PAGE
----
KDHX film review of 'Poly Styrene: I Am a Cliché'
By Ronnie Wisdom
This biodoc of the punk rocker Poly Styrene, born Marion Elliott Said in 1957, reels from the point of view of her daughter, Celeste Bell. As co-director with Paul Sng. Bell thumbs through scrapbooks, diaries, and poems, which Bell inherited after her mother died at 53 in 2011. Five years later, Bell was ready to address this legacy. The result is historical and a little hysterical.
Bell imagines her mother's answer to the obvious question: "Were you a good mother?" The daughter's take on the mother? "A good mum? How banal. How mundane."
In comparison to Bell's soft voice is Poly's bellow, casting out her debut, "Oh Bondage Up Yours." That bellow sounds among other Punk Rockers, like Johnny Rotten, Joe Strummer, and Pete Shelley. Poly, an Anglo-Somali, was the first woman of color to front a rock band. Poly's was the odd woman's voice, cascading out of a mouth loaded with dental hardware atop a body swathed in the plastic of her pseudonym. She gathered her band, X-Ray Spex, to produce songs like "I Am a Poseur" and "The Day the World Turned Day-Glo," songs in revolt. Poly and her band railed for about a year and a half.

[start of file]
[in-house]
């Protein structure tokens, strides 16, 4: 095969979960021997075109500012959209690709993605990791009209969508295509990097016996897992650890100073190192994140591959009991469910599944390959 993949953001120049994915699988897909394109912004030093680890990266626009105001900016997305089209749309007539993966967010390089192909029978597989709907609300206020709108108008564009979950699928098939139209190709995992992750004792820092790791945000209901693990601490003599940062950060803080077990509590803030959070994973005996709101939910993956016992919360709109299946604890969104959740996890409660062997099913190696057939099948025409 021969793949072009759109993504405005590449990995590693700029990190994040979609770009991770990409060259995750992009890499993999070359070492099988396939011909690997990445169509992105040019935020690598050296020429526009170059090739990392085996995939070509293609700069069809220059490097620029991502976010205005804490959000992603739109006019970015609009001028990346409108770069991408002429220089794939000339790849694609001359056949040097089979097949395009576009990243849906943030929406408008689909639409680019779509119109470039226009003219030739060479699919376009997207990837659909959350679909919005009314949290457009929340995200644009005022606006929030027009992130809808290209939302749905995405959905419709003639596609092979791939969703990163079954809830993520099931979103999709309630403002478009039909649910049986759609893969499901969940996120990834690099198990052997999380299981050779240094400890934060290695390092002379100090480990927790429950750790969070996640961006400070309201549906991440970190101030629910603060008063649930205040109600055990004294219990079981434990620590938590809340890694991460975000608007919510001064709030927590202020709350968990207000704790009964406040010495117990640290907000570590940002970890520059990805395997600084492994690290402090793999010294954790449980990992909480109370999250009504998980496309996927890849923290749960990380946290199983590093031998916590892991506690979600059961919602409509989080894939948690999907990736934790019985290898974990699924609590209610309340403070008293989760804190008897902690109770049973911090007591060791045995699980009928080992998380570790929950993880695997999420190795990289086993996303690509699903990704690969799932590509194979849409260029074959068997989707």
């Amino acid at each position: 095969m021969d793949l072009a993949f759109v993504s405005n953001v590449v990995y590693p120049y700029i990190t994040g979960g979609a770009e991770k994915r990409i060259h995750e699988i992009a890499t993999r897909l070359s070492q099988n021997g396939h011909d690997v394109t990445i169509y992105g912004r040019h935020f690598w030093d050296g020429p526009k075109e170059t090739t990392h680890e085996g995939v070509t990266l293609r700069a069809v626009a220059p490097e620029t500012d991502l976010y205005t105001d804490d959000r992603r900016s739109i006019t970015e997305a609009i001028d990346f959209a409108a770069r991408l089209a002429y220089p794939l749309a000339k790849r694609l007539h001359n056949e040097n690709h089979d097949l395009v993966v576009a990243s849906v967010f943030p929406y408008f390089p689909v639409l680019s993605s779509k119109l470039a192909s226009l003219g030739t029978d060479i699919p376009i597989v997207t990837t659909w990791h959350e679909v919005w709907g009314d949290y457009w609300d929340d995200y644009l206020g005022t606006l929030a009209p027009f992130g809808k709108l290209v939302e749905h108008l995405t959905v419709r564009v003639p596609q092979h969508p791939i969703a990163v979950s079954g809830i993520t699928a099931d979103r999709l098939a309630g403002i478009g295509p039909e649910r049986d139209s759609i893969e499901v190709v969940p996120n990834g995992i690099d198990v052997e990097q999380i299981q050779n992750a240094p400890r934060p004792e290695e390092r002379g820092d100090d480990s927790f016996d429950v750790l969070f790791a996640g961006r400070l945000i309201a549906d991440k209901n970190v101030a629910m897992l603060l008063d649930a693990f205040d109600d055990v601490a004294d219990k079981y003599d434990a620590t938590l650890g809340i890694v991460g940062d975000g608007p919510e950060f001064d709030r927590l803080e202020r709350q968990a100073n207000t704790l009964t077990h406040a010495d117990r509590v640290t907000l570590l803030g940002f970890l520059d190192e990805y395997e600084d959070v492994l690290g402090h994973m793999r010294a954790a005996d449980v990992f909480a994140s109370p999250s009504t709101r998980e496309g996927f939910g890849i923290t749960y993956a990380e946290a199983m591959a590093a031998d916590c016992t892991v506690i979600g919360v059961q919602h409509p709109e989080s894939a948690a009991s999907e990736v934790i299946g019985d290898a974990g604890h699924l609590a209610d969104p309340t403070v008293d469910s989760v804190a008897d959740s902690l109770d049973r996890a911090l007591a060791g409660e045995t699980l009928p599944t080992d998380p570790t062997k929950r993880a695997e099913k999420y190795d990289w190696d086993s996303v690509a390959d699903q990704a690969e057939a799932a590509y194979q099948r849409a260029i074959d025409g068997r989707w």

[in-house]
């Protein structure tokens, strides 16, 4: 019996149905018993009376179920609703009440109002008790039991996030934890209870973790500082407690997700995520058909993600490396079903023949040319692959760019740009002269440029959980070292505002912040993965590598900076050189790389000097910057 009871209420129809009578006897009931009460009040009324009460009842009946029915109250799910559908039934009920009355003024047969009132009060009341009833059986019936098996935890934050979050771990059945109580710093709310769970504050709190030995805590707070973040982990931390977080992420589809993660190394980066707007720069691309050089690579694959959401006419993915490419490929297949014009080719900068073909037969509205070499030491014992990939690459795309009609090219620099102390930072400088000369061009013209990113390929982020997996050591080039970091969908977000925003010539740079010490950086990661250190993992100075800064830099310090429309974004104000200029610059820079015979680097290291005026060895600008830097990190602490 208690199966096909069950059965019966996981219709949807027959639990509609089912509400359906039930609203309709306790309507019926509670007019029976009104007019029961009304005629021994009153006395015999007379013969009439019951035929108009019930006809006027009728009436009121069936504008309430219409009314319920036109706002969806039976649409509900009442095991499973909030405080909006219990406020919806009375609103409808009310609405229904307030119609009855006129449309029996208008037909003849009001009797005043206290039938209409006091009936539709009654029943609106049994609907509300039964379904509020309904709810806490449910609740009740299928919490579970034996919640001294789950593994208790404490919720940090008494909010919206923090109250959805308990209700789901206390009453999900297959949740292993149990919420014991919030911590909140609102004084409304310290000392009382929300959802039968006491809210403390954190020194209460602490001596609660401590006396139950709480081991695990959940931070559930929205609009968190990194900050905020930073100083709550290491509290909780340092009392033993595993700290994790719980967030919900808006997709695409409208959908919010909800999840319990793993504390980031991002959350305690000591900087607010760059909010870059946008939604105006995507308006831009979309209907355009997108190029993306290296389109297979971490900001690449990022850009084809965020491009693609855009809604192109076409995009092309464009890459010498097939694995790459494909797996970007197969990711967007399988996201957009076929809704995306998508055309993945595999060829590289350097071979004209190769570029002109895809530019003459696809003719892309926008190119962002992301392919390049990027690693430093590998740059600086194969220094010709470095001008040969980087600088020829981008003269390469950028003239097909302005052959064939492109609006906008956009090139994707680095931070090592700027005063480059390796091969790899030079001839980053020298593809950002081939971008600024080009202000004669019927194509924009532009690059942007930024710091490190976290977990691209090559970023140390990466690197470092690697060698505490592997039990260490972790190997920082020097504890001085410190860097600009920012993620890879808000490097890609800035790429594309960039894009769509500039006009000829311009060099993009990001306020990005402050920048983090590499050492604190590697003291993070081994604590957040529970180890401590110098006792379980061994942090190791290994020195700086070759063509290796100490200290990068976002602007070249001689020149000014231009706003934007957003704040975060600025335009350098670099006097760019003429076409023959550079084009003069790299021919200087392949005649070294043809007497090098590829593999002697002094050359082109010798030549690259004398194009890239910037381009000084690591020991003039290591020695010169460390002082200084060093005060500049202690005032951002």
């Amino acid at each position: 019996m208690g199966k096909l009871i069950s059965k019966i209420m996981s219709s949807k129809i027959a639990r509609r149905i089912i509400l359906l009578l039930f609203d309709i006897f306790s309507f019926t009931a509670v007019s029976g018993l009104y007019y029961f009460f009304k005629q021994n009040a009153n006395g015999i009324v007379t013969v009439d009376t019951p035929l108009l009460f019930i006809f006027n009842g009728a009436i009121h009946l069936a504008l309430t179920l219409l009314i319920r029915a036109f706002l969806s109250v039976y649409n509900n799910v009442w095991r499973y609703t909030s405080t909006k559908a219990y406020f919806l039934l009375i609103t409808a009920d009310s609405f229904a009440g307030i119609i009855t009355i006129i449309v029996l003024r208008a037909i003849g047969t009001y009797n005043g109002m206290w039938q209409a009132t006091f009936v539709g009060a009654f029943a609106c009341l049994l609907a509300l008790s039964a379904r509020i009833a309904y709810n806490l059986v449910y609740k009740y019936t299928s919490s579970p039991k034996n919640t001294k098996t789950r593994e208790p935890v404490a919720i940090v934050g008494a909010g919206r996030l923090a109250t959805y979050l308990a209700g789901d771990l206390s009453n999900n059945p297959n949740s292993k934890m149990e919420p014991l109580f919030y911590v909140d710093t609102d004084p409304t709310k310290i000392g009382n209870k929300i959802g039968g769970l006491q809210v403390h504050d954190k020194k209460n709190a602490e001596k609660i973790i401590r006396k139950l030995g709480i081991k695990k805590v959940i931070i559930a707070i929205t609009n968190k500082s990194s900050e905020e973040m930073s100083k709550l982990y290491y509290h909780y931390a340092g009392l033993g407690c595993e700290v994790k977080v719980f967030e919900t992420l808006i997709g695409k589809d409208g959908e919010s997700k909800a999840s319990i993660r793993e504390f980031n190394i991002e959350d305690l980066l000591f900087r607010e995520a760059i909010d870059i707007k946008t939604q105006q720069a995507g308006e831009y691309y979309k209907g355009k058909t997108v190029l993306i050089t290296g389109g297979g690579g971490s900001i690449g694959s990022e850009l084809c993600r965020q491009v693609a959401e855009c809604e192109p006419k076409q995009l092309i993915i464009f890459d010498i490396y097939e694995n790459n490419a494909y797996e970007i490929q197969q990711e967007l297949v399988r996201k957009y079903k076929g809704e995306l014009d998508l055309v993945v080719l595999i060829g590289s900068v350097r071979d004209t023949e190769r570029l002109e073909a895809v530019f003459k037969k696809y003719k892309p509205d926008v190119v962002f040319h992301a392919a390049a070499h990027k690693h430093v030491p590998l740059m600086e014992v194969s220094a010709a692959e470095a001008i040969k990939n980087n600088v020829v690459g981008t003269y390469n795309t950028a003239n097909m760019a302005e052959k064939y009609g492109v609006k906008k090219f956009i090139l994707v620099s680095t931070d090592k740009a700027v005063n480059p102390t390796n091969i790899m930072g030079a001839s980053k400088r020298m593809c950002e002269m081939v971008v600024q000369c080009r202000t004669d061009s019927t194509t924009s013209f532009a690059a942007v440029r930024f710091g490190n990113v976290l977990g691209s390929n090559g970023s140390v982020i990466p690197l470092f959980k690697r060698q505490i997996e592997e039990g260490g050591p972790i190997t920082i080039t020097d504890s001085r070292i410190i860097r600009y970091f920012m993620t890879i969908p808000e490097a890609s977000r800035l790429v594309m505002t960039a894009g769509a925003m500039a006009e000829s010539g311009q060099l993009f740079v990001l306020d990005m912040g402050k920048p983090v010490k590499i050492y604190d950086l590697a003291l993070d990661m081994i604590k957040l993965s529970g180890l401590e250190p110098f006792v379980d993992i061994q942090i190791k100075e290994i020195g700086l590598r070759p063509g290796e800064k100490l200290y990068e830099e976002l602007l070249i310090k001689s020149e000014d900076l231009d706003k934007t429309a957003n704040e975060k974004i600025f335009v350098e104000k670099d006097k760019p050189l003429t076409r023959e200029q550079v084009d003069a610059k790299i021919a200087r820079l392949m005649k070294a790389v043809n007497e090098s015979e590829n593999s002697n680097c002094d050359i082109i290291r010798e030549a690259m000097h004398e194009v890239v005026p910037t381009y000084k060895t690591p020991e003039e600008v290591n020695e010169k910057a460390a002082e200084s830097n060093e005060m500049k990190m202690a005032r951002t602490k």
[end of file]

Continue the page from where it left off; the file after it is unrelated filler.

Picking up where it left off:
And then, there is the year she spent in residency at New York's CBGB that changed her. There is the time she spent at a Hare Krishna ashram in India and the time she spent misdiagnosed with schizophrenia when she actually lived with bi-polar disorder. Poly Styrene was an icon, but her daughter's film is an honest, earnest stare at how human icons can be.
When she's not folded lotus-style against a blank backdrop, Bell visits the places her mother lived, so she finally is able to deposit her mother's ashes. By including excerpts from her mother's diary (read by Ruth Negga), Bell defines that ordinariness. Speaking most eloquently about Poly are female rockers like saxophonist Lora Logic, Kathleen Hanna, and Neneh Cherry, who credits Poly with assuring her that women of color have a place in punk. Their words sound but their faces do not show, thus, Bell locks attention down on the narrative.
"Poly Styrene: I Am a Cliché" certainly attends to a time in recent musical history, but if you know squat about punk music, if you've never heard of Poly Styrene, this biography holds little appeal beyond idle curiosity. If, however, the singer spoke loudly to your life as her fan, the film satisfies idol curiosity.